Given this fact, we are of the opinion that there is a market opportunity for hotel developers to build an upscale, full-service hotel with more than 30 guestrooms in one of the areas covered in the forthcoming section.

FIGURE 9: AVERAGE ROOM COUNT PER HOTEL BY REGION

4Hoteliers Image LibraryImproving global economic conditions, low construction costs, and mobilized efforts by the Belizean Government to attract private investment and market the country as a premier international tourist destination are factors that make the present timing opportune for hotel development.

Areas Poised for Growth

Given the existing room supply, limited branded hotel inventory, and the government's active role in growing Belize as a tourism destination, it is our opinion that three areas present the greatest opportunity for hotel development: Placencia, Stann Creek, and Belize City.

Placencia

Placencia is located on a sixteen-mile peninsula that extends off the southern coast of the Stann Creek District, and is bordered by the Caribbean Sea to the east and by a mangrove-fringed lagoon to the west. Placencia consists of three villages: Maya Beach, Seine Bight and Placencia Village. The most established community, known as the village of Placencia, encompasses the southern tip of the peninsula.

Previously a sleepy fishing village, Placencia has enjoyed increased tourism demand over the last seven years, which has led to some real estate development of large-scale projects, including several master-planned communities, the construction of a Municipal Pier and Promenade that is being funded by the government, a new international airport that is under construction, as well as proposals from investors to develop a new cruise port.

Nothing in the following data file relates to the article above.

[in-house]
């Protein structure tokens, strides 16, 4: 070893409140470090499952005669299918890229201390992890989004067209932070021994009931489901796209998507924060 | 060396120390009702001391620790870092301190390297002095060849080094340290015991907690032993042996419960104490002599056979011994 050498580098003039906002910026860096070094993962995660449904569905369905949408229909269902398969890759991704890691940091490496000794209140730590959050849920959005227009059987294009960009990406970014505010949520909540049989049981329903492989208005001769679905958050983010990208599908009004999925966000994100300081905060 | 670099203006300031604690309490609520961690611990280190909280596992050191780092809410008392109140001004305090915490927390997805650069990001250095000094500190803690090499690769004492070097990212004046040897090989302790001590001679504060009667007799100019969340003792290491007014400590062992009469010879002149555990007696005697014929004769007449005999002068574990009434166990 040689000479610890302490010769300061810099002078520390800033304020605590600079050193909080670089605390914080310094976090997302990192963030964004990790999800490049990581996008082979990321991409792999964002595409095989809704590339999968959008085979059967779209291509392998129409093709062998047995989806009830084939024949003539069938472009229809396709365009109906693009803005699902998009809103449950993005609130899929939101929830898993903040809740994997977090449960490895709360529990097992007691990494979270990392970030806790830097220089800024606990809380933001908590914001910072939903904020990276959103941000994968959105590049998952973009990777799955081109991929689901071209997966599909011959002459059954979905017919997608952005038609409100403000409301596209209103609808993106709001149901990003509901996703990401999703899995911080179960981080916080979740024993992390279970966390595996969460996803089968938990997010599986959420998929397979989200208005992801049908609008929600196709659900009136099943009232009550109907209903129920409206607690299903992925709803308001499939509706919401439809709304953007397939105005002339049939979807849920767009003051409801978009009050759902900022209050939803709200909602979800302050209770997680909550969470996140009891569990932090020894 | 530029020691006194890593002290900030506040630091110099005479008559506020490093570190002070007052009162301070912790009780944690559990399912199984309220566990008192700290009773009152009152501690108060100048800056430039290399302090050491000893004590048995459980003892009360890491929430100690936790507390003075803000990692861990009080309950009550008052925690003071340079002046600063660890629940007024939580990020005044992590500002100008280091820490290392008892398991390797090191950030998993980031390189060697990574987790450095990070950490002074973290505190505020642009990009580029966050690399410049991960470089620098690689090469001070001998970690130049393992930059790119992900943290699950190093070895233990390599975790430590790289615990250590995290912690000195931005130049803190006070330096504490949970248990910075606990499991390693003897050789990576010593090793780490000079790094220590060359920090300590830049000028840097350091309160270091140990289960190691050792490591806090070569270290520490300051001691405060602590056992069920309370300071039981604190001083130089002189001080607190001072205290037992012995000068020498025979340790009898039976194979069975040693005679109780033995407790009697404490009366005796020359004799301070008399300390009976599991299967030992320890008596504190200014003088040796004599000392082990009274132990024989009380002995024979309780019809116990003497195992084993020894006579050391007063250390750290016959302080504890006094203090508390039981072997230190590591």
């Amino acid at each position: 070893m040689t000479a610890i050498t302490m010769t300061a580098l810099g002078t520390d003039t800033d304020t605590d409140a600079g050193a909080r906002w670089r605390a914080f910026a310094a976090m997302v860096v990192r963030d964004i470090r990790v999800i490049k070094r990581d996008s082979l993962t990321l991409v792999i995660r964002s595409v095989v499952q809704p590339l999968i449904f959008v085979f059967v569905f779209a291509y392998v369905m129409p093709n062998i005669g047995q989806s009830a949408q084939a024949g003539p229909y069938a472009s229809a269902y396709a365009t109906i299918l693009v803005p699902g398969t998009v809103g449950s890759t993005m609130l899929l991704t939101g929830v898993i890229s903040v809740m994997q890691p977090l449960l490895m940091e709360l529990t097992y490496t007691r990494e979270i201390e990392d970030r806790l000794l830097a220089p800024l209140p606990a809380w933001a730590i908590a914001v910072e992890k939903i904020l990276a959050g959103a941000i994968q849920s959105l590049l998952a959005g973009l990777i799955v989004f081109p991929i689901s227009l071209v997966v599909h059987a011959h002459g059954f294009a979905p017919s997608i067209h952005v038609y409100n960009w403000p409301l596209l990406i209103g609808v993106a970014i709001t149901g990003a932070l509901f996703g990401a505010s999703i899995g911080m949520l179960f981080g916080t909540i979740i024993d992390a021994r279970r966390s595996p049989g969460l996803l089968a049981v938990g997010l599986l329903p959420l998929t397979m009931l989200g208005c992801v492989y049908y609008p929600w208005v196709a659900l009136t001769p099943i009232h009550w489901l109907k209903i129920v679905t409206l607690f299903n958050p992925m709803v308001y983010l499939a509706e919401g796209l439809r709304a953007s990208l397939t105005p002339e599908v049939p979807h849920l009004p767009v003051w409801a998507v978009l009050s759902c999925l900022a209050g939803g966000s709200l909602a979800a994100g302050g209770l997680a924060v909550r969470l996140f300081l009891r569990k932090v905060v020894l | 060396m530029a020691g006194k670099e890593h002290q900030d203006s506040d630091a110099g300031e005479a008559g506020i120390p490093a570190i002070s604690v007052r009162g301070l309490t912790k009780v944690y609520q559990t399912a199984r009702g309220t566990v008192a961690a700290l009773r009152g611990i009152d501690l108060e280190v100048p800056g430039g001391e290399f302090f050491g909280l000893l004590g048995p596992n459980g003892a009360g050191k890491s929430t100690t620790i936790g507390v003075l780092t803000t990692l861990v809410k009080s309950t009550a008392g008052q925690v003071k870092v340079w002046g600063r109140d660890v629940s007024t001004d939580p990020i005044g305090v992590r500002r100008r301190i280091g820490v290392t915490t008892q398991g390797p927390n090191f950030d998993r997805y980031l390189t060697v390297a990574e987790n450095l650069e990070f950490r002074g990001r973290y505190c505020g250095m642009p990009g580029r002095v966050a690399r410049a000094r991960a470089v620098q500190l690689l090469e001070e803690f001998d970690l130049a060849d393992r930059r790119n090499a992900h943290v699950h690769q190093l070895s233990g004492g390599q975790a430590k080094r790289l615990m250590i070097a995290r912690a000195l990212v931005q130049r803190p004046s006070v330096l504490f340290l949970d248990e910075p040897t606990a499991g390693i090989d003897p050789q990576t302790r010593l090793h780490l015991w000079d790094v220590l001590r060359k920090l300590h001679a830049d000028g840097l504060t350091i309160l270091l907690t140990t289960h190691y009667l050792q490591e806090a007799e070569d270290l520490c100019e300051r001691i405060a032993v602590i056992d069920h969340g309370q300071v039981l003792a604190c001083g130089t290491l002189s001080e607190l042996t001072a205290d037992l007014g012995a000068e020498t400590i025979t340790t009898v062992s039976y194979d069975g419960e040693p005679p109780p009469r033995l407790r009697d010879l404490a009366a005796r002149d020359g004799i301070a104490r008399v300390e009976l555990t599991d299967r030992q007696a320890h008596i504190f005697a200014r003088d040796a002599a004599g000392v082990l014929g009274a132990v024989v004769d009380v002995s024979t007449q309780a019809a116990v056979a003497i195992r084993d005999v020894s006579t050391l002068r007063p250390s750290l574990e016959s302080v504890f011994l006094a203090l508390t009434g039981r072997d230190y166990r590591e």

These developments are expected to usher in a new wave of higher-quality construction and design that will substantially improve the competitive standard of existing facilities and Placencia's viability as an international tourism destination. Of the three areas discussed in this section, Placencia is experiencing the most rapid growth in terms of real estate development and increased tourism activity.

We note that the market feasibility of a new hotel development in Placencia will be signifcantly influenced by the completion of the new international airport, which is scheduled to be finished by 2014. We would advise hotel developers to monitor the construction progress of the new airport.

Stann Creek

Located within the southern region of Belize, the district of Stann Creek is home to most of the region's major urban communities. Most of these communities are sitauted along the coast, with basic infrastructure supporting the coastal areas. The two largest towns in the district are the coastal towns of Dangriga and Hopkins.